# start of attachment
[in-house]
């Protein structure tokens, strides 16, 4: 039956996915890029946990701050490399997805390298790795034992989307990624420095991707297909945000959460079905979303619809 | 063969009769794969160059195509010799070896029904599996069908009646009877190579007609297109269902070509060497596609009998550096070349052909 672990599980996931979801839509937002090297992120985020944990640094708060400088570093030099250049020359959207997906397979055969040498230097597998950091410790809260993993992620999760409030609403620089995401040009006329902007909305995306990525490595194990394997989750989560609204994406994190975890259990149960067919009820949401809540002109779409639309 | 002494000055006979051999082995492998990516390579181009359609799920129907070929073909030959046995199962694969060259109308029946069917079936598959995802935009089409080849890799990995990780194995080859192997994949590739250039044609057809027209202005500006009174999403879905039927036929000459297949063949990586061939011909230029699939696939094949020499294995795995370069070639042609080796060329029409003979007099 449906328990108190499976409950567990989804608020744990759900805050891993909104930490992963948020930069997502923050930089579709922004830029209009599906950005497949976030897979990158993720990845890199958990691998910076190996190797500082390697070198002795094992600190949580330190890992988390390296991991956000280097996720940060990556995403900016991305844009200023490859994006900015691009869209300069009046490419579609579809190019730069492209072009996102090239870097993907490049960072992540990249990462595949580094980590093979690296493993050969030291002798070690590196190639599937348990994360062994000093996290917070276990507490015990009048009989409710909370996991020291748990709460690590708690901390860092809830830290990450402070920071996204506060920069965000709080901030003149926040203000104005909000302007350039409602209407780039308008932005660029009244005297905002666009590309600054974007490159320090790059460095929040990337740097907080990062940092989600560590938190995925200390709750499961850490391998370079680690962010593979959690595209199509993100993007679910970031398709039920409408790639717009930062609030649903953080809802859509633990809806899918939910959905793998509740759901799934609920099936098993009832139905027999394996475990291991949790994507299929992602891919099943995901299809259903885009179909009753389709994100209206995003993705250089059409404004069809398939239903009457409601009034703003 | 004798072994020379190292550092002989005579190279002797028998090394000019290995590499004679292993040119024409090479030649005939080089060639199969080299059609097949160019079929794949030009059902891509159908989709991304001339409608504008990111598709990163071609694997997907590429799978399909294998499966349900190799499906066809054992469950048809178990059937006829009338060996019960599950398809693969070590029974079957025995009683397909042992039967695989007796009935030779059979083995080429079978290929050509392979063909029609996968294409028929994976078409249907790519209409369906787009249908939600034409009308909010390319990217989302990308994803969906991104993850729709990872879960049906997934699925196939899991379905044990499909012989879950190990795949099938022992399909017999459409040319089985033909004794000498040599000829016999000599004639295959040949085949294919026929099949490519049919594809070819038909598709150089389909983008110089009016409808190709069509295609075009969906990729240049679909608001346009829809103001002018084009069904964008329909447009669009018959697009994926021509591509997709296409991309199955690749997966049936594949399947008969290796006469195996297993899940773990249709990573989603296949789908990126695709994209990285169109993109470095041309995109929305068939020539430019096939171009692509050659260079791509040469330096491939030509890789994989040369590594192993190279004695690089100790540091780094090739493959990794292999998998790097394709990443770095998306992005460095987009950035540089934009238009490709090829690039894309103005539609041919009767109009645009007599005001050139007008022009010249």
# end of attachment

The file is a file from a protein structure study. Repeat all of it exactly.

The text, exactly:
[in-house]
């Protein structure tokens, strides 16, 4: 039956996915890029946990701050490399997805390298790795034992989307990624420095991707297909945000959460079905979303619809 | 063969009769794969160059195509010799070896029904599996069908009646009877190579007609297109269902070509060497596609009998550096070349052909 672990599980996931979801839509937002090297992120985020944990640094708060400088570093030099250049020359959207997906397979055969040498230097597998950091410790809260993993992620999760409030609403620089995401040009006329902007909305995306990525490595194990394997989750989560609204994406994190975890259990149960067919009820949401809540002109779409639309 | 002494000055006979051999082995492998990516390579181009359609799920129907070929073909030959046995199962694969060259109308029946069917079936598959995802935009089409080849890799990995990780194995080859192997994949590739250039044609057809027209202005500006009174999403879905039927036929000459297949063949990586061939011909230029699939696939094949020499294995795995370069070639042609080796060329029409003979007099 449906328990108190499976409950567990989804608020744990759900805050891993909104930490992963948020930069997502923050930089579709922004830029209009599906950005497949976030897979990158993720990845890199958990691998910076190996190797500082390697070198002795094992600190949580330190890992988390390296991991956000280097996720940060990556995403900016991305844009200023490859994006900015691009869209300069009046490419579609579809190019730069492209072009996102090239870097993907490049960072992540990249990462595949580094980590093979690296493993050969030291002798070690590196190639599937348990994360062994000093996290917070276990507490015990009048009989409710909370996991020291748990709460690590708690901390860092809830830290990450402070920071996204506060920069965000709080901030003149926040203000104005909000302007350039409602209407780039308008932005660029009244005297905002666009590309600054974007490159320090790059460095929040990337740097907080990062940092989600560590938190995925200390709750499961850490391998370079680690962010593979959690595209199509993100993007679910970031398709039920409408790639717009930062609030649903953080809802859509633990809806899918939910959905793998509740759901799934609920099936098993009832139905027999394996475990291991949790994507299929992602891919099943995901299809259903885009179909009753389709994100209206995003993705250089059409404004069809398939239903009457409601009034703003 | 004798072994020379190292550092002989005579190279002797028998090394000019290995590499004679292993040119024409090479030649005939080089060639199969080299059609097949160019079929794949030009059902891509159908989709991304001339409608504008990111598709990163071609694997997907590429799978399909294998499966349900190799499906066809054992469950048809178990059937006829009338060996019960599950398809693969070590029974079957025995009683397909042992039967695989007796009935030779059979083995080429079978290929050509392979063909029609996968294409028929994976078409249907790519209409369906787009249908939600034409009308909010390319990217989302990308994803969906991104993850729709990872879960049906997934699925196939899991379905044990499909012989879950190990795949099938022992399909017999459409040319089985033909004794000498040599000829016999000599004639295959040949085949294919026929099949490519049919594809070819038909598709150089389909983008110089009016409808190709069509295609075009969906990729240049679909608001346009829809103001002018084009069904964008329909447009669009018959697009994926021509591509997709296409991309199955690749997966049936594949399947008969290796006469195996297993899940773990249709990573989603296949789908990126695709994209990285169109993109470095041309995109929305068939020539430019096939171009692509050659260079791509040469330096491939030509890789994989040369590594192993190279004695690089100790540091780094090739493959990794292999998998790097394709990443770095998306992005460095987009950035540089934009238009490709090829690039894309103005539609041919009767109009645009007599005001050139007008022009010249």